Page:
Economy


Finding the core of an ethics program




Taxwise Or Otherwise
Maria Grace A. Aries

Posted on May 15, 2014


LAST Sunday, we celebrated Mother’s Day to honor that special person who is instrumental to our existence. Mothers have an extraordinary role to play in the scheme of creation. Not only do they serve as compasses directing our moral values, but more significantly, they are the cradle to the seed of life.

Yes -- our life is a gift! It is, in fact, a bag of gifts. Though we may still be in want, it cannot be denied that we have received much in life. With the gift of life comes the gift of family, friends, time, nature, work and many more. I am very lucky to have known many people who have learned to give themselves as a gift to others, people who share the gift of friendship and time, the story of their lives. Such people understand that a person, by nature, is relational. He is capable and in need of initiating and building relationships.

The workplace demands, at the minimum, relationships that are professional. However, since people are innately relational, remaining at the professional level of relationships may not be sufficient. We can consider going beyond and reaching the personal level. This is a relationship based on the values of love and service that are at the core of building an ethical culture in the workplace.

Ethical practices are observed in many forms and manners. It may be through punctuality in set appointments or honoring commitments, whether on a personal or professional level. It is being considerate to inform the other party in advance when canceling or rescheduling a meeting. It is listening attentively, starting and ending a workshop on time, saying “please” and “thank you” and “sorry”, or patiently mentoring a colleague.

It is about focusing on the task at hand and avoiding unnecessary interruptions. In the simple day-to-day encounters, it is saying yes when we mean yes, and no when we mean no. It is paying bills on time, timely submitting expense reimbursements, and promptly filing income tax returns and paying the right taxes.

It is when a member tactfully suggests a course of action in an advocacy group; prudently using resources, even if it’s “just paper”; or segregating recyclable and biodegradable materials in separate bins for proper disposal.

Uprightness is about giving others a chance to speak in a forum, finding a common ground during discussions, and gently but firmly helping another to see the better alternative. It is about empathizing with a colleague, or having sound foresight and not being contented with short-term gains.

Ethical behavior is values-based work performance and a real love-inspired excellence. If our relationships are not based on genuine love and concern for others, our actions in the workplace and even in our dealings with those outside our professional and business circles might cross the ethical line.

In a July 11, 2013 article posted on CSRwire, a digital media platform on corporate social responsibility and sustainability, author Elaine Cohen wrote: “The fact that a company has published a Code of Ethics that forbids, finds unacceptable, prohibits or expressly rejects certain types of behaviors is apparently not enough to prevent unethical behavior in the workplace. You only need to take a fleeting look at the 2011 National Business Ethics Survey, to see that about 45% of US workers (that’s over 60 million employees) observed ethical misconduct in the workplace, and 65% of them reported it. Of those who reported misconduct, 22% experienced retaliation for doing so. Misconduct includes behaviors such as ‘lying to employees,’ ‘stealing,’ ‘sexual harassment,’ ‘discrimination,’ ‘conflicts of interest,’ ‘insider trading,’ ‘falsifying expense reports,’ ‘software piracy’ and more -- all the negative examples of behavior that Codes of Ethics so eloquently outlaw.”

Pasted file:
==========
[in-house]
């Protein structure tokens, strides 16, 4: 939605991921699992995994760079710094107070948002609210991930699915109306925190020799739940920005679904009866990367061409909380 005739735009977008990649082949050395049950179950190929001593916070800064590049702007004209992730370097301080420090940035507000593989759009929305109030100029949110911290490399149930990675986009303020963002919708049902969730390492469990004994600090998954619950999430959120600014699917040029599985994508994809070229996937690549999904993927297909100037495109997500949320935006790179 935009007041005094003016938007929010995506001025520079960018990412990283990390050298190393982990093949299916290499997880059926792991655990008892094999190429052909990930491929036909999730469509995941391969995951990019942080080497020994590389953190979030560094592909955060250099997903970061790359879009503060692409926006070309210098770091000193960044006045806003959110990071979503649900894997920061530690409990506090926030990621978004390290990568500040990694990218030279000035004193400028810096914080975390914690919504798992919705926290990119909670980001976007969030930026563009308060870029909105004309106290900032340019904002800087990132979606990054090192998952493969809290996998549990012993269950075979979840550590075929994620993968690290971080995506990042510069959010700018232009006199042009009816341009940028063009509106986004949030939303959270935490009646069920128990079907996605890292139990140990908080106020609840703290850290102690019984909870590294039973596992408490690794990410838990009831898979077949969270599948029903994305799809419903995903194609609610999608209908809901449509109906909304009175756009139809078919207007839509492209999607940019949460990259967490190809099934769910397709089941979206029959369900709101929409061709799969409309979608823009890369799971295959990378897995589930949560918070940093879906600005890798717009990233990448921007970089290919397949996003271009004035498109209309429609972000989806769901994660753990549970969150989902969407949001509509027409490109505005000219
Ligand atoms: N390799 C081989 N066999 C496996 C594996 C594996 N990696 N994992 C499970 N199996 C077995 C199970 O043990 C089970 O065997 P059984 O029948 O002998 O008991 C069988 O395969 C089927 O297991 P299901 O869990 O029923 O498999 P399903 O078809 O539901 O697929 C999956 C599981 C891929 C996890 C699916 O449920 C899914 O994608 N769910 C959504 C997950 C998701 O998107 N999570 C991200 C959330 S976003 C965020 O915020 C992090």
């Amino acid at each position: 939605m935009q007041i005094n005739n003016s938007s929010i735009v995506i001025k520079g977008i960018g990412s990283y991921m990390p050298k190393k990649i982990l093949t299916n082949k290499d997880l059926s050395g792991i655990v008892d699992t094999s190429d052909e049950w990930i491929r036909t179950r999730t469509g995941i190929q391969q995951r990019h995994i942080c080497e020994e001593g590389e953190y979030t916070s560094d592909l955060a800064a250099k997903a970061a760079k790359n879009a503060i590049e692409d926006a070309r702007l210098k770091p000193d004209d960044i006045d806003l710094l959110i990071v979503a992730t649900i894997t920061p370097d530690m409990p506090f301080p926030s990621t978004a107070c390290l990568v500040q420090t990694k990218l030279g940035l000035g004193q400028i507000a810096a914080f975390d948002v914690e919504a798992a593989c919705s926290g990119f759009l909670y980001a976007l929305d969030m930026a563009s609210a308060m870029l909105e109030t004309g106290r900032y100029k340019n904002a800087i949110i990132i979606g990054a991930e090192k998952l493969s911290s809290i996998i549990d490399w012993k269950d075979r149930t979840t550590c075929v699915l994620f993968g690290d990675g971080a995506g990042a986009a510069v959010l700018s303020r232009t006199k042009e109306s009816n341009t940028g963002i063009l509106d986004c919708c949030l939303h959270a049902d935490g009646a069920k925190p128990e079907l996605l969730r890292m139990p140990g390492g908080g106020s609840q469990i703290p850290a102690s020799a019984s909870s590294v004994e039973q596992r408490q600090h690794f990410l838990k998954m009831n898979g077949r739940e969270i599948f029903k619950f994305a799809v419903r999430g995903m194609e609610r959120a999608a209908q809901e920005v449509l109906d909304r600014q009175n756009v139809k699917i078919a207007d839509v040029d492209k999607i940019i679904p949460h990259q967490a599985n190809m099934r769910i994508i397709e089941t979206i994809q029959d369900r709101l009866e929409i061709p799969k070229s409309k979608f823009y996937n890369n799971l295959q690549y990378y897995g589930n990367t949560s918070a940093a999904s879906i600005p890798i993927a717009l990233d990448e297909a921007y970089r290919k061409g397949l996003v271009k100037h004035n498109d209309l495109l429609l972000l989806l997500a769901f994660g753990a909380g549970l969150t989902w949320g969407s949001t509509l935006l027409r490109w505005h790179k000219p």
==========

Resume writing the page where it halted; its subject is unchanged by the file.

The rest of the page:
Even at the local front, there seems to be a growing awareness of the demand and relevance for instilling ethical behavior in the workplace. The proposition that ethics plays a crucial role in the growth and sustainability of a business enterprise has become a byword in boardroom agenda and organizational goals.

The crucial questions we need to ask ourselves are: How have I responded so far to this demand? Do I behave ethically? How do I get a colleague to behave ethically as well? How do I contribute to building an ethical culture?

Let us have a closer look at the approach we take for our company’s ethics program -- to challenge the sufficiency of a “rules-based” approach in which ethics is generally regarded as a set policies of do’s and don’ts. In contrast to its “rules-based” counterpart, a “values-based” approach aims at the development of the person as an integrated professional -- someone who continuously discovers and learns his great capacity to love and serve. How about considering a values-based approach in next year’s ethics program?

The author is a director for ethics and compliance at Isla Lipana & Co., the Philippine member firm of the PwC network. Readers may call (02) 845-2728 or e-mail the author at grace.aries@ph.pwc.com for questions or feedback.

The views or opinions presented in this article are solely those of the author and do not necessarily represent those of Isla Lipana & Co. The firm will not accept any liability arising from the article.